And now, a list of events and elements in “Flipping the Switch,” this week’s episode of Halt and Catch Fire, that made me incredibly glad that this show, one of the very best on television, exists. NB: This list, while extensive, is by no means comprehensive.
1. The ‘80s music cues. While other period shows gun for the most obvious David Bowie hits for a stab at post-death relevance, Halt uses his forgotten-by-all-but-aficionados (ahem) Bryan Ferry-esque “Absolute Beginners.” When Joe listens to Gary Numan on his headphones, it’s not “Cars” or even “Are ‘Friends’ Electric?” but “War Songs,” a track even a Numan geek like me had to look up. The songs with a higher recognition factor add the perfect jittery texture (Paul Simon’s “The Boy in the Bubble” from Graceland) or plant tongue firmly in cheek when soundtracking Joe’s latest self-consciously rebellious act of throwing caution to the wind (Talking Heads’ “Burning Down the House”). Eat your heart out, Stranger Things.
2. Matthew Lillard as Joe’s macho, mustachioed investor Ken Diebold. If you haven’t seen Lillard since his comic-relief days, this is an astonishing transformation; he looks as convincing with his head shaved as Bryan Cranston did on Breaking Bad, which is saying a lot. Watch how he makes a show of disliking his drink, for example, or how he bobs his head and grins with almost mindless delight when he says, of charging for Joe’s heretofore free anti-virus software, “I see a spigot, and I wanna turn it on.” He’s a shark.
3. Toby Huss as John Bosworth. A highlight of basically any episode, Boz has his widest range of parts to play yet in this ep, as far as his professional life goes. He’s a dumbstruck bystander when Gordon and Donna have an unexpected marital blowout in the middle of a company meeting. He’s a shoulder for Donna to lean on when she comes back from lunch afterwards, blitzed and regretful. He’s the dispenser of hard-earned wisdom to Cameron when they discuss the Clarks’ woes: “It was quiet…at least they weren’t screaming? “I’ve heard quiet make you beg for screaming.” He’s the keen-eyed businessman he’s always been when he heads to Swapmeet to tender Mutiny’s buyout offer, senses that they’ve been had, then rips the deal up on the spot and renegotiates a much lower fee. And in so doing he’s a wee bit of a sex symbol, as his improvisatory instincts and Southern swagger intrigue Mutiny’s investor, Diane Gould. If you’re not beaming with delight at Boz at some point during the night’s proceedings, I just don’t know what to tell you.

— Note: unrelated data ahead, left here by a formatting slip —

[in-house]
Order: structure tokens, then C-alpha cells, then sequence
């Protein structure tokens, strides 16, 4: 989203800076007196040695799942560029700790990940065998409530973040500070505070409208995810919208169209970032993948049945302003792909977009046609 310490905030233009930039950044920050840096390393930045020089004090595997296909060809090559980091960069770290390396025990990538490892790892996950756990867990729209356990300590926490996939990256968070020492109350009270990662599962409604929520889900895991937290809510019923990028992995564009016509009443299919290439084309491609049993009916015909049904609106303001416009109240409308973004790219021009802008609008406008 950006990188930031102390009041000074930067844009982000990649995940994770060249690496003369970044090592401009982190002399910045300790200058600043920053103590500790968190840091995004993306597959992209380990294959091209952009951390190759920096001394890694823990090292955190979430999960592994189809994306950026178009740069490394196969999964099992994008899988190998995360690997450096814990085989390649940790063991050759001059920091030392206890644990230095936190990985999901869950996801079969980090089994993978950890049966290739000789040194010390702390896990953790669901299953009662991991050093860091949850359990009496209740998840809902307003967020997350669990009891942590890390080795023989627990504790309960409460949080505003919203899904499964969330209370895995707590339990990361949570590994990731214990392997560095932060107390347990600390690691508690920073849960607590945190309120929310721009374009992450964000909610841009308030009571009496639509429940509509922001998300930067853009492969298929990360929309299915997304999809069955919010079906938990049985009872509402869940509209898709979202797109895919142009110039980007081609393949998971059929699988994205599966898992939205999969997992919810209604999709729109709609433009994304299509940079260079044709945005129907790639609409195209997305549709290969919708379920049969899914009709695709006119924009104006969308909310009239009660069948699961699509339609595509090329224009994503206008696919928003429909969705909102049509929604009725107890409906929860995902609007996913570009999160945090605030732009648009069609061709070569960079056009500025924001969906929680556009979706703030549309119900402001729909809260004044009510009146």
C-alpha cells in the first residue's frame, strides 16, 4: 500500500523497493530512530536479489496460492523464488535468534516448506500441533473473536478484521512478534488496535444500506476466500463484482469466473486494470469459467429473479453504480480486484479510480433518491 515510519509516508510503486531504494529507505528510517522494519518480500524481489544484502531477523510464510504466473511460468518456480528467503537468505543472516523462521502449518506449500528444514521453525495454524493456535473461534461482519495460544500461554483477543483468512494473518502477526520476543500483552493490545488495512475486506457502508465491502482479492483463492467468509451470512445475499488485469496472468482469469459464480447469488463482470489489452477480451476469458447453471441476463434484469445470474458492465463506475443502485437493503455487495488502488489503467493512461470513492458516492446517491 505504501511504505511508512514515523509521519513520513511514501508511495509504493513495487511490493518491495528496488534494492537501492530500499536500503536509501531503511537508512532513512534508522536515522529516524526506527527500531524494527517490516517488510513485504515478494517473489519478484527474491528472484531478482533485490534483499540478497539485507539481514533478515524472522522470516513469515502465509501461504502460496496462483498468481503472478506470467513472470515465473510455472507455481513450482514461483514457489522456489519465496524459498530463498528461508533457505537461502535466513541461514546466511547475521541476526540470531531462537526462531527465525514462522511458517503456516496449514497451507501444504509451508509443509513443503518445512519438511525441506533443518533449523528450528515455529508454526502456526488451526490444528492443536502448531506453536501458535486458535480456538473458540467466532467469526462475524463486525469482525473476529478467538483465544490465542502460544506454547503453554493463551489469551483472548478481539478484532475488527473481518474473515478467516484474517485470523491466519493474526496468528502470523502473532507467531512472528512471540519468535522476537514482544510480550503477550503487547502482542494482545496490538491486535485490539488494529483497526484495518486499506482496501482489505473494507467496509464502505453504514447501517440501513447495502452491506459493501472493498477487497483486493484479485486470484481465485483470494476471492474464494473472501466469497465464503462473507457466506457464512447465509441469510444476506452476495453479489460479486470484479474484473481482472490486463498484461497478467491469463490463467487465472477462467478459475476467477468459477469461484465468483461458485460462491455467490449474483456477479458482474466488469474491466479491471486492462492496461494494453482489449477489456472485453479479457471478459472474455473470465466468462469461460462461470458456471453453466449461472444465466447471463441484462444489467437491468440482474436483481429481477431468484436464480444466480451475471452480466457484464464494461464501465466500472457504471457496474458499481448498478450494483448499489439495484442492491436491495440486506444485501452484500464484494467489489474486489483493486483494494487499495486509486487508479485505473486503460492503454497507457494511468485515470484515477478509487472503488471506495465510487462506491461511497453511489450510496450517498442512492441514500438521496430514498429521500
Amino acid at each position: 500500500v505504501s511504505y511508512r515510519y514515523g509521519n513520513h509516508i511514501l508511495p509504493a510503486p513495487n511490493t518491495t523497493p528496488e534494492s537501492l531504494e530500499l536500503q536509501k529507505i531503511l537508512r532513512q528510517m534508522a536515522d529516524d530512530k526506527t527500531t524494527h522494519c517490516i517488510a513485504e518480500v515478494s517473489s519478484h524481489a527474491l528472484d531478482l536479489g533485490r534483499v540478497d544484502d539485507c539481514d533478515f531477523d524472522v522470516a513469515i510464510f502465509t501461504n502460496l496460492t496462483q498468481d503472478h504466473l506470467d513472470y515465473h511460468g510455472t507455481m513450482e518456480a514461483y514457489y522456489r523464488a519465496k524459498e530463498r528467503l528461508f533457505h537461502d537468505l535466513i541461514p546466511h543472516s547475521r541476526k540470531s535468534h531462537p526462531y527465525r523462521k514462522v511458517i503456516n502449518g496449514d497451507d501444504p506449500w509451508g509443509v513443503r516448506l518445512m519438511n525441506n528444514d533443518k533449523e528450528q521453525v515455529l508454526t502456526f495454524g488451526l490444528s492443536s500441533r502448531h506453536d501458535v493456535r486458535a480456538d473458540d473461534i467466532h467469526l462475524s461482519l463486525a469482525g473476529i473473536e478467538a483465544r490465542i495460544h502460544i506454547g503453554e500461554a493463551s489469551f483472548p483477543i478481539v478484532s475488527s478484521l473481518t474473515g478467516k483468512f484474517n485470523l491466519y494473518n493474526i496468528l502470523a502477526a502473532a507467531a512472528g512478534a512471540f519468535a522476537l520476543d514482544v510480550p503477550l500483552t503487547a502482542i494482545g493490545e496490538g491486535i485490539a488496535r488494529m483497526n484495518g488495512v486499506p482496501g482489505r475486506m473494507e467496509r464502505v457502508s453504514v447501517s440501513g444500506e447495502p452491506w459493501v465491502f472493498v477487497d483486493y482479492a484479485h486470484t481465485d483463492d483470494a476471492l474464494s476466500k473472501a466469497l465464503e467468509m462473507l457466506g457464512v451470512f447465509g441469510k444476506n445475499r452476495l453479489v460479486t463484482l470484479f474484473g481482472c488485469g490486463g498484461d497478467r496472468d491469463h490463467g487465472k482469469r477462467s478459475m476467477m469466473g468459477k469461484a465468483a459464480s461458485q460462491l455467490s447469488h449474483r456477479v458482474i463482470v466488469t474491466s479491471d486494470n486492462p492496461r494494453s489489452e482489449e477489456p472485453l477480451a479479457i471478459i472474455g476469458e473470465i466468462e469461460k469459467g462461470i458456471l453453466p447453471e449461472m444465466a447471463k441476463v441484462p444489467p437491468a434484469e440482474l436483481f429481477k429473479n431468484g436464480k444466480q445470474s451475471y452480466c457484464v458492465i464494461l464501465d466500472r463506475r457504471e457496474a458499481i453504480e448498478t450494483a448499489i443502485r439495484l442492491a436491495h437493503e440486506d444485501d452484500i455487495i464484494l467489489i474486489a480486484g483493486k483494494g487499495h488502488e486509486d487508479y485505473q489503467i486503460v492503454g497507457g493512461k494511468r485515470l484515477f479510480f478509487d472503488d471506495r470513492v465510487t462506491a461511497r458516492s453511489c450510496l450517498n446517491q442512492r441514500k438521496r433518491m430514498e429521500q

4. Donna and Gordon’s whole deal. It’s not just the work meeting that explodes into marital strife basically out of nowhere, though that’s a big part of it. (For what it’s worth, I never in a million years would have assumed Donna was bringing up Gordon’s infidelity until he accused her of this. I thought she was talking about his belly-up custom-computer business and his degenerative brain condition, not that that’s a whole lot better, though at least he’s not morally culpable for them.) It’s also Gordon asking “Do you want me there because you think I have something to contribute, or because you want me to feel like I have something to do?” when Donna invites him to the meeting in the first place, equal parts canny and bitter. It’s Donna asking for the “rizzotto” (rhymes with “lotto”) at lunch with Diane, who informs her “Men can’t seem to handle the idea that sexual availability and business acumen can exist in the same body,” then second-guesses her decision to send Boz to proffer the deal to Swapmeet alone, both of which catch Donna off-guard. It’s her coming back from said lunch drunk and dazed, responding to Boz’s blandishments about her marriage with a sad smile of resignation: “I don’t know how you and Gordon do it.” “Well, apparently not so well.” Also: “There are men out there who’ve done a lot worse, Donna.” “Yeah, but it’s hard to turn that into good news.” It’s Gordon’s HAM radio communication with someone who may or may not even exist. It’s his inability to keep his mouth shut long enough even to successfully apologize and move on from his outburst the previous day. It’s in the rare crosstalk as he, Donna, Boz, and Cameron shout to be heard as their meeting breaks down into chaos. It’s in all the little details that add up to two decent, loving people failing to make it work.
5. Joe McMillan, inscrutable guru. Of all the masks Joe has put on — yuppie hard-charger, friend in need, devoted husband, employee of the month — this is by far the funniest, most fascinating, and most convincing, because it’s essentially a performative version of what he already is: a cipher, a riddle even he doesn’t know the answer to. Why not make other people do the work of figuring it out for him? Bearded and aloof, he can be all things to all people: a coke-orgy hedonist, a bottom-line businessman, a Time magazine cover icon, a power-to-the-people tech ecumenicist, a rip-it-up-and-start-again maverick, a gnomic mentor for an up-and-coming genius. In fact, it seems like he hired Ryan to help him figure out his next step as much as the next step. “I am the product,” he tells the kid, arguably his most honest admission. Earlier, as Ryan slinks home the morning after Joe’s big soiree, his roommate asks “Was that fun?” “I don’t know what the hell it was,” Ryan replies, courtesy of a beautifully baffled line reading by actor Manish Dayal. You and Joe both, Ryan. You and Joe both.